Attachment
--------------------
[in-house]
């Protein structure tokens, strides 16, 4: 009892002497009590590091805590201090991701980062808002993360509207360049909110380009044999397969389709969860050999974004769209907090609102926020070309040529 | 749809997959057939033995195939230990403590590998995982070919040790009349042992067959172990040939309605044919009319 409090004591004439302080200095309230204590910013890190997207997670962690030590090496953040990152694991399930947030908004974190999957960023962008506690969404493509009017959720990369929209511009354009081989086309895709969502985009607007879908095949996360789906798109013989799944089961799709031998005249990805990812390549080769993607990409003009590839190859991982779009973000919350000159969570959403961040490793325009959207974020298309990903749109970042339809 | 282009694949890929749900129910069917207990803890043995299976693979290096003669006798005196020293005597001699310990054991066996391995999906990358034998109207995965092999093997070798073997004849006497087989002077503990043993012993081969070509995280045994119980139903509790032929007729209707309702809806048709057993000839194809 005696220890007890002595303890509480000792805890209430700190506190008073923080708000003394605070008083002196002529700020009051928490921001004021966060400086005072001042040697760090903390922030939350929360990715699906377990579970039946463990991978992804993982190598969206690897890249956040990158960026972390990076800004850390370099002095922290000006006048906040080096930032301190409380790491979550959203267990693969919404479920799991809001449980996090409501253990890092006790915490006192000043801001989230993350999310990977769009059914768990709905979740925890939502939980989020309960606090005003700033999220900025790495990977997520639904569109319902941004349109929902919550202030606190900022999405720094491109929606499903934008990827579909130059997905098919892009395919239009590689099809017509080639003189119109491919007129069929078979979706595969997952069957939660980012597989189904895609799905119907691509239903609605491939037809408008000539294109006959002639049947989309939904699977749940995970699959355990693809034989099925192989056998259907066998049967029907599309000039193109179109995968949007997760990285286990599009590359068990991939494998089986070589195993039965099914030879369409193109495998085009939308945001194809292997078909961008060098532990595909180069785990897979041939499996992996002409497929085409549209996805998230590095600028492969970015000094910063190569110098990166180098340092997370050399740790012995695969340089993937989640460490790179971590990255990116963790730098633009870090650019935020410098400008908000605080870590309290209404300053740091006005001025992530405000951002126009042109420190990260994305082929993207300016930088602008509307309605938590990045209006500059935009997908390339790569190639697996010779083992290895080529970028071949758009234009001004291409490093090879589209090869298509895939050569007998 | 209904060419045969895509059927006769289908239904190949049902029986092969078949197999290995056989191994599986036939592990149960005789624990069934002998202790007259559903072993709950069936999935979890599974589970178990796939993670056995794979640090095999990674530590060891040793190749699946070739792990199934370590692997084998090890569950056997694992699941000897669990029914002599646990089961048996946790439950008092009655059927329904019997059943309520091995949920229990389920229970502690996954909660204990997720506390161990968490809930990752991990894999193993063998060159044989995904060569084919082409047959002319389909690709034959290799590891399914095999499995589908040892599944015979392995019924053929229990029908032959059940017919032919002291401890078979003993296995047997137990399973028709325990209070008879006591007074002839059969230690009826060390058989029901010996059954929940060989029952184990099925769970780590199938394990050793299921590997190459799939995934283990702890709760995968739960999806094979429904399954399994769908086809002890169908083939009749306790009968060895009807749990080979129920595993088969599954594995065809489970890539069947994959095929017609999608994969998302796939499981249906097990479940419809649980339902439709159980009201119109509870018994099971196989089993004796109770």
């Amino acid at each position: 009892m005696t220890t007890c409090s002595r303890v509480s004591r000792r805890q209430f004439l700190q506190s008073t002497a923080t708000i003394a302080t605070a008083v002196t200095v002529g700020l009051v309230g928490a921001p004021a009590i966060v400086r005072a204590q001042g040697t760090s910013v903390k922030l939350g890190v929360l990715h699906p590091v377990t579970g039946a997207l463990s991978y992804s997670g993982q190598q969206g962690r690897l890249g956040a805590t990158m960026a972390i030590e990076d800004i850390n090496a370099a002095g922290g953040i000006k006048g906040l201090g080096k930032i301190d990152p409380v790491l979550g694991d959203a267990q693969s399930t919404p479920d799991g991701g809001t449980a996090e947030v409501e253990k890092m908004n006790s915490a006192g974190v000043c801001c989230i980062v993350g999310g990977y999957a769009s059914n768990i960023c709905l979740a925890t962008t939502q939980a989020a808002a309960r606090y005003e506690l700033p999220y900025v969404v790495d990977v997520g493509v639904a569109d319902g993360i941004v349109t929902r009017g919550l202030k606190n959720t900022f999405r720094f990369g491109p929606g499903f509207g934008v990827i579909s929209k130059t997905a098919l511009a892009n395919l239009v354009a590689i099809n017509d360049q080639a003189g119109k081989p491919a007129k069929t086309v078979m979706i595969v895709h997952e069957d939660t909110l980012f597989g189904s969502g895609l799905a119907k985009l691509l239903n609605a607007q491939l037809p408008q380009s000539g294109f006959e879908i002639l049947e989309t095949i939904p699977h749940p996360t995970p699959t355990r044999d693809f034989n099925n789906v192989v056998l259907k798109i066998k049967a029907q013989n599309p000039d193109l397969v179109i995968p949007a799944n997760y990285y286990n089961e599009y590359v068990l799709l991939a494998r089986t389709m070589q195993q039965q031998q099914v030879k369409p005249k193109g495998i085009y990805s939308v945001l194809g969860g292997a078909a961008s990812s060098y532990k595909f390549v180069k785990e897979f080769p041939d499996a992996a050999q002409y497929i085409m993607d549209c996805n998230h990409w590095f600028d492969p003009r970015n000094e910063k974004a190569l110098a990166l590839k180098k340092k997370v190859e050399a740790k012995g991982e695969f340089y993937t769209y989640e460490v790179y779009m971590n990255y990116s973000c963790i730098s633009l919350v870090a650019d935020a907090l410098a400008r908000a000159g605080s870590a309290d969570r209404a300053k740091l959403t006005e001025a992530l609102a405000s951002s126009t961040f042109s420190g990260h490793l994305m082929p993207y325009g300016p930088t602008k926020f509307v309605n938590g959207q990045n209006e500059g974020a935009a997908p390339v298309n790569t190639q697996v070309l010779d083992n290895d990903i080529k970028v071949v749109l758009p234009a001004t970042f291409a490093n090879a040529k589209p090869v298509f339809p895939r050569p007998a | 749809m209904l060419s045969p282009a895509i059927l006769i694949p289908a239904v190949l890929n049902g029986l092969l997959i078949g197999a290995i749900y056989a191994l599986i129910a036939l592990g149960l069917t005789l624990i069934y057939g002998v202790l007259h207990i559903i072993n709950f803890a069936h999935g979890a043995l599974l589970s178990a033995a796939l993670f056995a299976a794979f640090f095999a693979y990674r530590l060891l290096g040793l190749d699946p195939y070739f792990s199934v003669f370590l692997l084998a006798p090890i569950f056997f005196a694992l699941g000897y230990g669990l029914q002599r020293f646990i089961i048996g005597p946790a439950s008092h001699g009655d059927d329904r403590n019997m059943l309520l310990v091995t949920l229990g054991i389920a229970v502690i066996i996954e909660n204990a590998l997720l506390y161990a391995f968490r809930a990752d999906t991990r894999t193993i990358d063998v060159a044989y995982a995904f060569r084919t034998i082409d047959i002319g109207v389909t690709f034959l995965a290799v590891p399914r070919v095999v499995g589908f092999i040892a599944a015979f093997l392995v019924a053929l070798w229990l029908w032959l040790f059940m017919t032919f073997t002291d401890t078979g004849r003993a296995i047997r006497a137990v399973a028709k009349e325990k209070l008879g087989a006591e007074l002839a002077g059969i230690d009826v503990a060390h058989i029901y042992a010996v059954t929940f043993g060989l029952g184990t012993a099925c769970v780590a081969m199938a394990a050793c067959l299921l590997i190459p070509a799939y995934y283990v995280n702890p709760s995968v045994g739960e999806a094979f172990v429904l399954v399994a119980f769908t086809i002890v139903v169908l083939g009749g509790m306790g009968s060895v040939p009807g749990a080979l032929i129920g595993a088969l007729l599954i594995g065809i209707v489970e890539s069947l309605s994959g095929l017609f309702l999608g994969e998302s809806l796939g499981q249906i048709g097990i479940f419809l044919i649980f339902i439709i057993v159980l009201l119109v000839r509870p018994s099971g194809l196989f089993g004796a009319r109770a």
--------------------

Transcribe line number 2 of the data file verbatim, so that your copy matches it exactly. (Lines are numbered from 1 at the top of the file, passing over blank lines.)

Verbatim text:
């Protein structure tokens, strides 16, 4: 009892002497009590590091805590201090991701980062808002993360509207360049909110380009044999397969389709969860050999974004769209907090609102926020070309040529 | 749809997959057939033995195939230990403590590998995982070919040790009349042992067959172990040939309605044919009319 409090004591004439302080200095309230204590910013890190997207997670962690030590090496953040990152694991399930947030908004974190999957960023962008506690969404493509009017959720990369929209511009354009081989086309895709969502985009607007879908095949996360789906798109013989799944089961799709031998005249990805990812390549080769993607990409003009590839190859991982779009973000919350000159969570959403961040490793325009959207974020298309990903749109970042339809 | 282009694949890929749900129910069917207990803890043995299976693979290096003669006798005196020293005597001699310990054991066996391995999906990358034998109207995965092999093997070798073997004849006497087989002077503990043993012993081969070509995280045994119980139903509790032929007729209707309702809806048709057993000839194809 005696220890007890002595303890509480000792805890209430700190506190008073923080708000003394605070008083002196002529700020009051928490921001004021966060400086005072001042040697760090903390922030939350929360990715699906377990579970039946463990991978992804993982190598969206690897890249956040990158960026972390990076800004850390370099002095922290000006006048906040080096930032301190409380790491979550959203267990693969919404479920799991809001449980996090409501253990890092006790915490006192000043801001989230993350999310990977769009059914768990709905979740925890939502939980989020309960606090005003700033999220900025790495990977997520639904569109319902941004349109929902919550202030606190900022999405720094491109929606499903934008990827579909130059997905098919892009395919239009590689099809017509080639003189119109491919007129069929078979979706595969997952069957939660980012597989189904895609799905119907691509239903609605491939037809408008000539294109006959002639049947989309939904699977749940995970699959355990693809034989099925192989056998259907066998049967029907599309000039193109179109995968949007997760990285286990599009590359068990991939494998089986070589195993039965099914030879369409193109495998085009939308945001194809292997078909961008060098532990595909180069785990897979041939499996992996002409497929085409549209996805998230590095600028492969970015000094910063190569110098990166180098340092997370050399740790012995695969340089993937989640460490790179971590990255990116963790730098633009870090650019935020410098400008908000605080870590309290209404300053740091006005001025992530405000951002126009042109420190990260994305082929993207300016930088602008509307309605938590990045209006500059935009997908390339790569190639697996010779083992290895080529970028071949758009234009001004291409490093090879589209090869298509895939050569007998 | 209904060419045969895509059927006769289908239904190949049902029986092969078949197999290995056989191994599986036939592990149960005789624990069934002998202790007259559903072993709950069936999935979890599974589970178990796939993670056995794979640090095999990674530590060891040793190749699946070739792990199934370590692997084998090890569950056997694992699941000897669990029914002599646990089961048996946790439950008092009655059927329904019997059943309520091995949920229990389920229970502690996954909660204990997720506390161990968490809930990752991990894999193993063998060159044989995904060569084919082409047959002319389909690709034959290799590891399914095999499995589908040892599944015979392995019924053929229990029908032959059940017919032919002291401890078979003993296995047997137990399973028709325990209070008879006591007074002839059969230690009826060390058989029901010996059954929940060989029952184990099925769970780590199938394990050793299921590997190459799939995934283990702890709760995968739960999806094979429904399954399994769908086809002890169908083939009749306790009968060895009807749990080979129920595993088969599954594995065809489970890539069947994959095929017609999608994969998302796939499981249906097990479940419809649980339902439709159980009201119109509870018994099971196989089993004796109770």